In 2020, Government approved the Livestock Recovery and Growth Plan (2021-2026), whose main thrust is to put in place solid interventions to address livestock production and productivity issues that lay a good foundation for the livestock sector to assume its prominent role in transforming farmers’ livelihoods and providing the required raw materials for agriculture-led industrial development, among other things.

These will culminate in an increase in livestock production and productivity, strengthened animal disease surveillance and control systems, as well as more developed and resilient livestock production systems.

The goal is to reduce livestock mortality, for more productive livestock systems that are adapted to meet the incessant drought events caused by climate change.

The Government, through its Livestock Recovery and Growth Plan, intends to grow the national cattle herd to six million by 2023, and eight million by 2025.

The plan seeks to address a number of challenges that are constraining livestock production, productivity and profitability.

The main objectives are to ameliorate or address challenges in the key areas of animal health, animal genetics, animal nutrition and other related parameters.

The Livestock Recovery and Growth Plan seeks to attain a US$2 billion livestock economy by the year 2025 and contribute to food security and nutrition, employment creation, household incomes and, ultimately, growth of the rural economy as we journey towards Vision 2030.

Climate change has brought its own challenges to the livestock sector.

There has been an increase in animal disease outbreaks, frequent droughts and floods.

These natural phenomena have continued to decimate the national herd.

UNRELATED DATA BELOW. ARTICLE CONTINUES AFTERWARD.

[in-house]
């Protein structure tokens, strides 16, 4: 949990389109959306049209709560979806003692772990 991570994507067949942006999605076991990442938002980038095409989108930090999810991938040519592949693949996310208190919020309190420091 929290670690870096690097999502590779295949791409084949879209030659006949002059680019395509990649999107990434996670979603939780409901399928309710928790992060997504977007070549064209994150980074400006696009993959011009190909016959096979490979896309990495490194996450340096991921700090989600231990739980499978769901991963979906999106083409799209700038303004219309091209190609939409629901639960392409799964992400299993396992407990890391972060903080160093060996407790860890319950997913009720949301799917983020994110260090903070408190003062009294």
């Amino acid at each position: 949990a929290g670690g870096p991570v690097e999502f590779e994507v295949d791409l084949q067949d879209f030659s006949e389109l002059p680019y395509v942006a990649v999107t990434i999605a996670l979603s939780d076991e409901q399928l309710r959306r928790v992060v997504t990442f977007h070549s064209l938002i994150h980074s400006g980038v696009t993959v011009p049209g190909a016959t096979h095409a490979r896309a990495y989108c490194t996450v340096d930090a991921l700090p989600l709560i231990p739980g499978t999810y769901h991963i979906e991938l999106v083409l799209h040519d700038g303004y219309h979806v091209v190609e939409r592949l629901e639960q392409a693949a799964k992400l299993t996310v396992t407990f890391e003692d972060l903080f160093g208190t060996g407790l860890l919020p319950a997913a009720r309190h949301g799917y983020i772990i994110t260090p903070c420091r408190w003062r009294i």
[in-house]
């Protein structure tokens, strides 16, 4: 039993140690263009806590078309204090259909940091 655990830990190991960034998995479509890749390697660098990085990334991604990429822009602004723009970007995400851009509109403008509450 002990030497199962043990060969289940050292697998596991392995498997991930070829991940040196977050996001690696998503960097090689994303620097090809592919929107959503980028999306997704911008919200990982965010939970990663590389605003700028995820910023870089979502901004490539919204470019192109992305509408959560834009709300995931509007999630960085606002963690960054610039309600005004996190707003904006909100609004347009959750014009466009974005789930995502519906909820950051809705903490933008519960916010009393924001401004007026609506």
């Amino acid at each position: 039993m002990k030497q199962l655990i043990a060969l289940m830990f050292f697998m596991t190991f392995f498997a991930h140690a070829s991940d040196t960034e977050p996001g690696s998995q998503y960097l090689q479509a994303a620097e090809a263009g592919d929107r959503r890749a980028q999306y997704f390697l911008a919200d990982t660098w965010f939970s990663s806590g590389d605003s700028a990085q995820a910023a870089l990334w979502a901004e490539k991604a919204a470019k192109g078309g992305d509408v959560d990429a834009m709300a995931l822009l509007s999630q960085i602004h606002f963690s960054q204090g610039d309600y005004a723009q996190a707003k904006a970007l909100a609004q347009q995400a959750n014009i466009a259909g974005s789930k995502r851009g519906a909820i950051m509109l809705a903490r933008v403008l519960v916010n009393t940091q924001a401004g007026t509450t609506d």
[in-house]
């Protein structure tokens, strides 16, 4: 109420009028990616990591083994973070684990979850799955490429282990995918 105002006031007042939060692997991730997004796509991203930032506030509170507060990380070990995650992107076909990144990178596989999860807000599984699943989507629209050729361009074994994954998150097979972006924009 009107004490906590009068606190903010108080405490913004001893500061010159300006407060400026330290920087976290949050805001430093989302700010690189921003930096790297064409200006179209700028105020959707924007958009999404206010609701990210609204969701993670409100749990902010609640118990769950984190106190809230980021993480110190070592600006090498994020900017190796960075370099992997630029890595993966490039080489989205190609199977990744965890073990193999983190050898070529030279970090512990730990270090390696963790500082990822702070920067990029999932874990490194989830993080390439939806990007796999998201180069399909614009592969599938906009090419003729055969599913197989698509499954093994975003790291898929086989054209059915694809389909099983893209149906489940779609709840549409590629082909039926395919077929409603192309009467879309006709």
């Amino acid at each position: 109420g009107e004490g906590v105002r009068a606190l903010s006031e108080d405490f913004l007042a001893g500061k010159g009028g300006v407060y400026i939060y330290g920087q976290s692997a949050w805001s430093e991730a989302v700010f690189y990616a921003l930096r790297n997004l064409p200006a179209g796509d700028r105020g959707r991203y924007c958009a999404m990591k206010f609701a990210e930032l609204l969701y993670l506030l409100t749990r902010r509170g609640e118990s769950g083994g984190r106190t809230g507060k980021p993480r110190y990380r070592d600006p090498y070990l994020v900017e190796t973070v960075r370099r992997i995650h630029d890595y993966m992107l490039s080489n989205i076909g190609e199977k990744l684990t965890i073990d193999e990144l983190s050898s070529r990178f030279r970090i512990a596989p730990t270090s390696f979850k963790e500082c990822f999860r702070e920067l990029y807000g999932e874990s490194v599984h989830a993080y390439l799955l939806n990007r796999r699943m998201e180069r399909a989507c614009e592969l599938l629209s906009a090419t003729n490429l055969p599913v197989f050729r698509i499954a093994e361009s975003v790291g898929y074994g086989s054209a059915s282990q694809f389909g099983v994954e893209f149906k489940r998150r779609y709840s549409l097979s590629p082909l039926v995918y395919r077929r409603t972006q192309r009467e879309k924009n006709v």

In the past 10 years, successive droughts have resulted in poor nutrition, especially for grazing animals, and this has led to reduced fertility, resulting in low calving rates.

The national calving rate is below 50 percent, whereas the ideal should be above 60 percent.

Animal diseases

The prevalence of animal diseases remains one of the biggest constraints to livestock production and trade, and livestock products.

Animal health risks emanate from a variety of disease-causing pathogens and conditions — which include viruses, bacteria and protozoal that infect animals directly or can be transmitted by a variety of vectors.

Vector-borne diseases, particularly tick-borne diseases, constitute the biggest risk to livestock production and account for over 60 percent of recorded ruminant livestock deaths.  Internal and external parasites of livestock cause production losses and spread disease and require control.

Diseases such as foot and mouth, Newcastle, African swine fever, anthrax, tick-borne and trypanosomiasis are endemic to our country and require constant and consistent surveillance and monitoring to ensure their satisfactory control.